On May 17th, 2017, former FBI Director Robert Mueller was named to lead a special Justice Department investigation into Russian interference in the 2016 election and any ties between the Russian government and Donald Trump’s presidential campaign. After nearly two years and hundreds of protestations from the president, that investigation is now officially over.
On Friday, Mueller’s office submitted its final report to the Justice Department. According to the Wall Street Journal, the report was first delivered to the office of Deputy Attorney General Rod Rosenstein, who turned it over to Attorney General William Barr. Barr’s office informed the White House that he had received Mueller’s report around 4:40 p.m. ET. Barr then delivered a letter to Congress in which he noted that he has received the report, that he is reviewing it and that he could potentially submit a summary of its findings to Congress as soon as this weekend.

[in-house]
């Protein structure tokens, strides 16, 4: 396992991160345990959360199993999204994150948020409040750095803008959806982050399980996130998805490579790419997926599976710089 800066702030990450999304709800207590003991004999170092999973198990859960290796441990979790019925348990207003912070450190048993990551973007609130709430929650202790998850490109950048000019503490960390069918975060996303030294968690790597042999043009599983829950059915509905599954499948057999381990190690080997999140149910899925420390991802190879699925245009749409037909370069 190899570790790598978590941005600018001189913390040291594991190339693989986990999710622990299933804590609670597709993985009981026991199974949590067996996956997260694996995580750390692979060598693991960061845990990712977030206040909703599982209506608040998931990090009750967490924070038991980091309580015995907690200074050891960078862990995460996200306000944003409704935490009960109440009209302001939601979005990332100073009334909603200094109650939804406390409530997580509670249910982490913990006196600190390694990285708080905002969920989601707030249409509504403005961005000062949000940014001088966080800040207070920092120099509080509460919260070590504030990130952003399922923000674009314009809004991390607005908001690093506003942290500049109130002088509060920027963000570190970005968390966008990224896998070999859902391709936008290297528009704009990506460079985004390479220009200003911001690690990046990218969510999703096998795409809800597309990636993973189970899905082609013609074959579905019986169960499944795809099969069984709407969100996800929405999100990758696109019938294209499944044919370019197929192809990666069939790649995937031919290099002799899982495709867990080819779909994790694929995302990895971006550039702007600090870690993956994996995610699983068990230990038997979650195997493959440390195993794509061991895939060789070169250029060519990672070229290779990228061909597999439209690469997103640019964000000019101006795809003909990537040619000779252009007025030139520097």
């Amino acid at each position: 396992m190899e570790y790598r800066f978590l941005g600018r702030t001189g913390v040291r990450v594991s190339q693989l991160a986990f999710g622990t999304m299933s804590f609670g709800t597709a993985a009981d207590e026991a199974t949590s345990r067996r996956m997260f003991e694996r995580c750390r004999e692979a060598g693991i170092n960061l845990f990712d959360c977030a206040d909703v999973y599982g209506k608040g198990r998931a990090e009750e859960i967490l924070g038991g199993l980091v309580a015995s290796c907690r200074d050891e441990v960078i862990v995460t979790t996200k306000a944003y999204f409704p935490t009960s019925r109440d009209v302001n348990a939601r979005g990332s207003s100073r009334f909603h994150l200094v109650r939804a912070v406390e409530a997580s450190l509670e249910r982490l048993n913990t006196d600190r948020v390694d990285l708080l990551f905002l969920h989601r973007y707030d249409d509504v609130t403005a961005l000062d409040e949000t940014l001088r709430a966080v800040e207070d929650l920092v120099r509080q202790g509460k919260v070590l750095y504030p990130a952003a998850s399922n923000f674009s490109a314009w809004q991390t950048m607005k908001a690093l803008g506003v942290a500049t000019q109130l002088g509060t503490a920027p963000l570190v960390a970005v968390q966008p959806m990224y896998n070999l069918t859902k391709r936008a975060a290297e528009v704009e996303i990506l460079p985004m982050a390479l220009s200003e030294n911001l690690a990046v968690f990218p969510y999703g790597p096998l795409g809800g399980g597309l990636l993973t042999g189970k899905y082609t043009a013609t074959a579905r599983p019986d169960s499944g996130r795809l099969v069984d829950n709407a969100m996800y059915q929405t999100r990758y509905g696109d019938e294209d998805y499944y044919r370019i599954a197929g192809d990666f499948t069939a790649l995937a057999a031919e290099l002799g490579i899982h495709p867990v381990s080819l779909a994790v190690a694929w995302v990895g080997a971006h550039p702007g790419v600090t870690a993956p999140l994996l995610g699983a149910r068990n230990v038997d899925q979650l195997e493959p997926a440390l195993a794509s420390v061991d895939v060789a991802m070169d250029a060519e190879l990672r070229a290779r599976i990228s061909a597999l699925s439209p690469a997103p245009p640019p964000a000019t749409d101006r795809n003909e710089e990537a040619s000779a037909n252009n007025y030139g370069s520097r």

“The Special Counsel has submitted to me today a ‘confidential report explaining the prosecution or declination decisions’ he has reached,” wrote Barr. “I am reviewing the report and anticipate that I may be in a position to advise you of the Special Counsel’s principal conclusions as soon as this weekend.”
Barr wrote that he intends to consult with Rosenstein and Mueller “to determine what other information from the report can be released to Congress and the public consistent with the law, including the Special Counsel regulations, and the Department’s long-standing practices and policies.” He added that he remains “committed to as much transparency as possible, and I will keep you informed as to the status of my review.”
After the report was submitted, Trump’s legal team issued a statement. “We’re pleased that the Office of Special Counsel has delivered its report to the Attorney General pursuant to the regulations,” wrote lawyers Rudy Giuliani and Jay Sekulow. “Attorney General Barr will determine the appropriate next steps.”